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Clif's Book World

Adventures from reading books captured within short reviews.

Visions of Utopia: Philosophy and the Perfect Society

Visions of Utopia: Philosophy and the Perfect Society - Fred E. Baumann These lectures explore the history of "utopianism" and "idealism" through the writings of their proponents. Professor Baumann distinguishes between these two categories by saying that the first emphasizes the "no-place" side of utopia, and the second emphasizes the "good place" side of utopia.

Examples of "utopianism" would be Plato's Republic, Moore's Utopia, and Rousseau's The Social Contract. These acknowledge the fundamental insolubility of the human problem because human beings are necessarily a living contradiction between private and public, for themselves and for others., or, as Genesis puts it, "in the image" (but only in the image) of God. Still, that doesn't lead the authors to throw up their hands in despair. But rather they conduct thought experiments that allow us, by exaggerating one part and suppressing another, to see our situation better. In other words, they were writing with their tongue in their cheek.

Examples of "idealism" would be Bacon's New Atlantis, Marx's Communist Manifesto, Skinner's Walden Two, and the Jacobin interpretation of Rousseau. These are works that mean seriously to attain their ends. History has generally discredited the aspirations of the idealists.

However, there are signs that the serious, practical "idealist" form of utopianism may yet have the last word. Professor Baumann ends by bringing up a current movement of thought that calls itself "transhumanism." It asks why we can't use our developing knowledge of genetics and biology to change human nature into something that can transcend the traditional limits of the human condition.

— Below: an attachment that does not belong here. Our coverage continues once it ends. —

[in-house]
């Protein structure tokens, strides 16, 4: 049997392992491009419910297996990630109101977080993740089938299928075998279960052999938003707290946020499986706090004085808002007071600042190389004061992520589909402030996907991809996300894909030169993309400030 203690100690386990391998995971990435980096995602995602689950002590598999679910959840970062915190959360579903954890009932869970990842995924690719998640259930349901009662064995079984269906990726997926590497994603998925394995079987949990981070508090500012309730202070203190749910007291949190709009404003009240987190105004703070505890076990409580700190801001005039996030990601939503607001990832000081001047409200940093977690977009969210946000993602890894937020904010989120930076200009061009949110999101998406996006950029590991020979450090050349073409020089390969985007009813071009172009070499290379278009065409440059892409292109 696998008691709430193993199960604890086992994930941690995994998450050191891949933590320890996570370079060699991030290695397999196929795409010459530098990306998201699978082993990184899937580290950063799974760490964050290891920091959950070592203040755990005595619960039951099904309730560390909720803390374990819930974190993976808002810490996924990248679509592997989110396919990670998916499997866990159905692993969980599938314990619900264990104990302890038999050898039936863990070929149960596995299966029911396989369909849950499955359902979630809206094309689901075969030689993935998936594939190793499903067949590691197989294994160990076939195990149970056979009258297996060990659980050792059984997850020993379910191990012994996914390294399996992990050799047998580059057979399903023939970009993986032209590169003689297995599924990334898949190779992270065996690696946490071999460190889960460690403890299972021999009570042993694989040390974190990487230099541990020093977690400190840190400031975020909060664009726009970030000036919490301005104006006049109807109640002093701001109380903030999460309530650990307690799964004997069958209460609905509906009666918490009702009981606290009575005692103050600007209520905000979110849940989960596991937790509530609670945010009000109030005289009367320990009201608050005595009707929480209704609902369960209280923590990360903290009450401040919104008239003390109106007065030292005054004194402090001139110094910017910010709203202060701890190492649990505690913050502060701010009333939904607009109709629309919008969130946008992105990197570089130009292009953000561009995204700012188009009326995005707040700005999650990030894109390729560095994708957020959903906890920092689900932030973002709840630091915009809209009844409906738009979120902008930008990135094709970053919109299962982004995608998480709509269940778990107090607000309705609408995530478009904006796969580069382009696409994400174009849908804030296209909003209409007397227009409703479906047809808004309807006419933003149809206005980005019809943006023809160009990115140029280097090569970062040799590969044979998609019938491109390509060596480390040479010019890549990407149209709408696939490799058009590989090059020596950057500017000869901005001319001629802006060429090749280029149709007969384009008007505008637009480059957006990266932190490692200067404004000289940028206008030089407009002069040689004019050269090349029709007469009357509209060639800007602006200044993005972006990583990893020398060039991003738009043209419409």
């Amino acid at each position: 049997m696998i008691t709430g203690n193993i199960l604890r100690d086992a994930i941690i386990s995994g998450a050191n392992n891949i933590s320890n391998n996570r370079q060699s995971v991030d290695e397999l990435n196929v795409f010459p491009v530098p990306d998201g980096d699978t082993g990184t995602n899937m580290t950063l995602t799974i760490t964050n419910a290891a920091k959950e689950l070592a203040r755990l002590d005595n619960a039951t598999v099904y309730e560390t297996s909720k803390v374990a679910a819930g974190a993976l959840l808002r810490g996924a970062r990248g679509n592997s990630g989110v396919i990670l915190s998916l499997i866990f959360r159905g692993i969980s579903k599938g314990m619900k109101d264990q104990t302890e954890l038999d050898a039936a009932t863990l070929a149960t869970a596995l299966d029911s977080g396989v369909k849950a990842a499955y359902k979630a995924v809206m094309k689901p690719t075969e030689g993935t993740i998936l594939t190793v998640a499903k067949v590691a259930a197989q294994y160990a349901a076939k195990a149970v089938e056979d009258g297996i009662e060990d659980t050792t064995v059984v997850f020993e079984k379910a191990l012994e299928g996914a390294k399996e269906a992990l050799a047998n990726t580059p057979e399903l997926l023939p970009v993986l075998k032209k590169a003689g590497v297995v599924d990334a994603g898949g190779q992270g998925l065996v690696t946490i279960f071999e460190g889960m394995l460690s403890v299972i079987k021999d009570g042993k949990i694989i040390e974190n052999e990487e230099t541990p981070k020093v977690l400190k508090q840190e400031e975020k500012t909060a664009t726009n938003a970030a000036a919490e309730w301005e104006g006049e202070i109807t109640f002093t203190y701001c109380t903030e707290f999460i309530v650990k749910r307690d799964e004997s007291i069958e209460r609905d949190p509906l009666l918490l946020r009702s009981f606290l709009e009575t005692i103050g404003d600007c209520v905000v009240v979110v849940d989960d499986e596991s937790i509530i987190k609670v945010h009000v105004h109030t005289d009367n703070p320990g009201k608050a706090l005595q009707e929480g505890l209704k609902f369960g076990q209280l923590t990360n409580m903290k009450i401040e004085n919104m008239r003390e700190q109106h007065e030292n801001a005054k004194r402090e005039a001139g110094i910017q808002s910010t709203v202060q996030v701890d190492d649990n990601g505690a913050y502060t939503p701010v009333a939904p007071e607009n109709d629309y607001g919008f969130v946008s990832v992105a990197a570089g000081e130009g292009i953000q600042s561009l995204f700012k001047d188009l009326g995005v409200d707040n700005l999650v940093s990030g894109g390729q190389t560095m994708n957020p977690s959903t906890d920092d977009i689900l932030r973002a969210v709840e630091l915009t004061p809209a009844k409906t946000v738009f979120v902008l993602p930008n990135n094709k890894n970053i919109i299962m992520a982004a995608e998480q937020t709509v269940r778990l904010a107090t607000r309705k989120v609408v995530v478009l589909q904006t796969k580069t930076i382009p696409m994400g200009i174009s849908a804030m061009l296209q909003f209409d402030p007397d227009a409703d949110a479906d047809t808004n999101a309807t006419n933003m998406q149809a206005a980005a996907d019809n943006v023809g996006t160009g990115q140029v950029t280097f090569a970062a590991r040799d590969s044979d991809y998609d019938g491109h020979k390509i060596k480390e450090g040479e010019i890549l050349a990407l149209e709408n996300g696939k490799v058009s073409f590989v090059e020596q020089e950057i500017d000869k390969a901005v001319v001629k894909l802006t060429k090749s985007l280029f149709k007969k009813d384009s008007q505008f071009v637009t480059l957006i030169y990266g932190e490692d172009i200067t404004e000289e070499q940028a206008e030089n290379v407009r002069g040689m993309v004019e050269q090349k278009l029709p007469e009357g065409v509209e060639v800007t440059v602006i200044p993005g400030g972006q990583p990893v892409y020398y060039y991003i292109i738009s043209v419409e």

I listened to these lectures to provide myself general background information on the subject of utopias which I hoped would prepare me for a planned meeting of Great Books KC where we will discuss Brave New World by Aldous Huxley. It appears that the future imagined by Brave New World could be interpreted as an extrapolation of the thinking of the "transhumanist." Except that Brave New World has a negative view of the future prospects, and I presume the advocates of "transhumanism" have a more positive view.

There was a comment made in the final lecture that caught my attention. The question was asked, "What good are adolescent males?" After all, all they do is cause trouble. If humans could bypass that stage of life, wouldn't we all be better off? I can't help but notice that there is no problem with adolescent males in Brave New World.